Online AI-based Platform to Automatically Analyze Pediatric Heart MRIs

Researchers are using artificial intelligence and deep-learning algorithms to create a software platform that can automatically and effectively analyze cardiac MRIs for those with congenital heart disease.

Nov. 07, 2019 - Children born with congenital heart disease (CHD) are surviving longer, due to advances in medical and surgical care. Currently, there are at least 1 million children living with CHD in the U.S., and those children must regularly be monitored and evaluated.

Segmenting and analyzing individual heart chambers in these children is an essential step toward understanding their conditions. The method of choice for assessing heart function and anatomy in those with CHD is cardiac MRI (magnetic resonance imaging). But hearts in kids with CHD differ from those in kids and adults without the disease, and analyzing their MRI data is challenging, time-consuming and prone to variability in interpretation by physicians.

Unique differences in the heart’s anatomy in this select population also have hampered development of automated methods for analyzing MRI data – until now.

A team led by Samueli School Professor Arash Kheradvar, who is both a bioengineer and a medical doctor, is using artificial intelligence and deep-learning algorithms to create a software platform that can automatically and effectively analyze cardiac MRIs for this growing group of patients.

The team, which includes Hamid Jafarkhani, Chancellor’s Professor of electrical engineering and computer science, and Dr. Andrew Cheng, a pediatric cardiologist at the Children’s Hospital of Los Angeles and an assistant professor of pediatrics at the USC Keck School of Medicine, recently were awarded a $200,000 grant from the 2020 American Heart Association/Amazon Web Services for Data. The funding, which is complemented by in-kind cloud services from Amazon, will allow researchers to move their novel software platform online. The team aims to ultimately make this platform globally available to all physicians and medical centers.

Kheradvar says the AI platform, already in development, dramatically reduces operator variability, achieves fast and accurate results and provides clinical-quality analyses much quicker than any human can. “A medical center in a remote area doesn’t need to have a subspecialized physician available at all times to analyze the cardiac MRI data. The MRI scanned data can be uploaded to the cloud and a complete analysis will come back promptly,” he says. “And the results are significantly less vulnerable to variabilities in interpretation by different physicians. This platform will eventually accelerate and facilitate the process of diagnosis and follow-up.”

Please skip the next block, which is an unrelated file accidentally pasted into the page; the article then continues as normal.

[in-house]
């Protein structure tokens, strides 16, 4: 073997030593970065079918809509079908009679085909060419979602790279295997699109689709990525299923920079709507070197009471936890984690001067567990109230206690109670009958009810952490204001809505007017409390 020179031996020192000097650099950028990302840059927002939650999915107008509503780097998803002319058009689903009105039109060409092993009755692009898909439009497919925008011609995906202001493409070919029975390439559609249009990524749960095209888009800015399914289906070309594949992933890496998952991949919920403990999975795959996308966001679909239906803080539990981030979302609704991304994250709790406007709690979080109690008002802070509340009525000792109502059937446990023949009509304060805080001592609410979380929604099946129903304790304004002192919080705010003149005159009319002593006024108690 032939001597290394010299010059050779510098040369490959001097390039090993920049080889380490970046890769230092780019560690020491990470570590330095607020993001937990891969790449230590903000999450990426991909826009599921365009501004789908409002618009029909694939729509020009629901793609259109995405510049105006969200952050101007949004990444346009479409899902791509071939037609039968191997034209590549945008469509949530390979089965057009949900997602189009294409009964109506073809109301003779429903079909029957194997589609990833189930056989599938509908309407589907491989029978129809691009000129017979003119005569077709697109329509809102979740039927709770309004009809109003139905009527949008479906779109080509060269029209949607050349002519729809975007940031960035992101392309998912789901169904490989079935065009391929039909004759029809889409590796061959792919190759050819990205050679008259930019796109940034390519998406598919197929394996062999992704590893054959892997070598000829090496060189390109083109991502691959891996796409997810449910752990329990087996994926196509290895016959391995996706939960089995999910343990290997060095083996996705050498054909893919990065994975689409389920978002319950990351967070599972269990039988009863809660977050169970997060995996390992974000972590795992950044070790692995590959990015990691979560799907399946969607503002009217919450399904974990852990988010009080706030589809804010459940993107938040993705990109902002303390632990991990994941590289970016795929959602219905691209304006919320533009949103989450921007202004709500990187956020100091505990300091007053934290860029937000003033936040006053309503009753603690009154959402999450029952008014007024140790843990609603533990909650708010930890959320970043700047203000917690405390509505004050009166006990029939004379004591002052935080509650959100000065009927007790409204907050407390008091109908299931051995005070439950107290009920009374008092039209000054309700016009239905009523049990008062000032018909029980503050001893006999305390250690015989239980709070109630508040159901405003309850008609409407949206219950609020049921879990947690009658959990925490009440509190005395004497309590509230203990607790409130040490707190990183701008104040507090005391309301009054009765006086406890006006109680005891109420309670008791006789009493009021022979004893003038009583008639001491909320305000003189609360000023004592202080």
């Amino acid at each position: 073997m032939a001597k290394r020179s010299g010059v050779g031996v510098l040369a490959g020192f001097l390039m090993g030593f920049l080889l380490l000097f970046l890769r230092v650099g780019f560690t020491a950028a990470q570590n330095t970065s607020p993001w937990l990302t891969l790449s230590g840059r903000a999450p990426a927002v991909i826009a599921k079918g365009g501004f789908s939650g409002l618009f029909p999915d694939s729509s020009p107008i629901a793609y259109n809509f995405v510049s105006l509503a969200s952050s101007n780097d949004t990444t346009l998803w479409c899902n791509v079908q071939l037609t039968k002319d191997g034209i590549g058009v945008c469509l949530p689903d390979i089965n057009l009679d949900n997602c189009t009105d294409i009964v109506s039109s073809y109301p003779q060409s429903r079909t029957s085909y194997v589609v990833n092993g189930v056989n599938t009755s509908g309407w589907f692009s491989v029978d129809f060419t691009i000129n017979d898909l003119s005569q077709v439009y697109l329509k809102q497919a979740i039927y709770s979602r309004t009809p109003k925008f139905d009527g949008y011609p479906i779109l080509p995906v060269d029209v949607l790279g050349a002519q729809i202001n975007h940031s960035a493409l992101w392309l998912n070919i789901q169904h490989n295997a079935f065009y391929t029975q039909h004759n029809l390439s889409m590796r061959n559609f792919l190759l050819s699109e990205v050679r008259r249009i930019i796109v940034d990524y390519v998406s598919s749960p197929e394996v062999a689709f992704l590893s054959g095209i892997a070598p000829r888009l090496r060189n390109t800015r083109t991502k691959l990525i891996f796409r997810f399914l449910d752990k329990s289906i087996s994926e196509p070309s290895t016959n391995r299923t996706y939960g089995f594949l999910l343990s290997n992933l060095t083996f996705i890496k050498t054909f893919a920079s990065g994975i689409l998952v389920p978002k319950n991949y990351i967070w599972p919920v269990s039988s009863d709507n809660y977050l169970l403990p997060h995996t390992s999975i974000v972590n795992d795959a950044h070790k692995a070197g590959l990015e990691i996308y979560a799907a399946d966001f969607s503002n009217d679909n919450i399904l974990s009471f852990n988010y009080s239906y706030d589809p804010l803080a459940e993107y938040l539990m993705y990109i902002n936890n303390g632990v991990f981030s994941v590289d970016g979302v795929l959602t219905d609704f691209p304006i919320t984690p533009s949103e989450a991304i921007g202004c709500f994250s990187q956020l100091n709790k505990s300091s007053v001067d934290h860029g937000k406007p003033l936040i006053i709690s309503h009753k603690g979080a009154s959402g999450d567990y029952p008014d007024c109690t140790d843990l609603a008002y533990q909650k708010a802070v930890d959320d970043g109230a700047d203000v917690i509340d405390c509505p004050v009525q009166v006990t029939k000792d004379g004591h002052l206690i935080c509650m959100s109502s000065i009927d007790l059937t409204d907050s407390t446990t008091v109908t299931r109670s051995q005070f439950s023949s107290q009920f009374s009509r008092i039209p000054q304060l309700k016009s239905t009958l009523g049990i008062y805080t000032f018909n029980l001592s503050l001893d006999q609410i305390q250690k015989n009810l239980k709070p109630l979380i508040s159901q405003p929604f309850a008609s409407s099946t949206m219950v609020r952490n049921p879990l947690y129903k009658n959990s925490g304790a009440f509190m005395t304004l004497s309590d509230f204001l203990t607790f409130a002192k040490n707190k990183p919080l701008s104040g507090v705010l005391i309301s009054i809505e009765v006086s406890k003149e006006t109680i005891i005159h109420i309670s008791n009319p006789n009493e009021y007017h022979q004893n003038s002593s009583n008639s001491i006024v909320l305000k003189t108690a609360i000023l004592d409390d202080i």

The team’s software platform is off to a successful start. Based on comparisons with cardiac MRIs in children with CHD, which were manually analyzed by experts, it is currently achieving 83-90% accuracy.

Jafarkhani, who is leading the mathematical and signal processing aspects of creating the algorithm, is optimistic about the platform’s potential. “A hybrid combination of classic image-processing methods and modern deep-learning algorithms is very promising for segmenting cardiac MRIs,” he says.

Cheng, the pediatric cardiologist, explains that interpreting a cardiac MRI requires a significant amount of post-processing that is typically done manually by a physician. “Although automated segmentation algorithms exist, they do not perform well on children with congenital heart disease because the shape of their ventricles is often very abnormal,” he says. “This project will improve cardiac care for children by creating a widely available software platform that will provide accurate, efficient and standardized quantitative data from any cardiac MRI dataset.”

Cheng is providing 800 CHD MRI datasets to the project, some of it raw data, some already analyzed. This allows the algorithms to learn the processes of segmentation and analysis. “The algorithm is like a trainee,” explains Kheradvar. “It learns from the expert, and then eventually, it can do it by itself.”

He adds: “There are so many different types of congenital heart disease. Every heart in these children is a unique heart, and we plan to characterize them all. That is the beauty of our work.”

- Anna Lynn Spitzer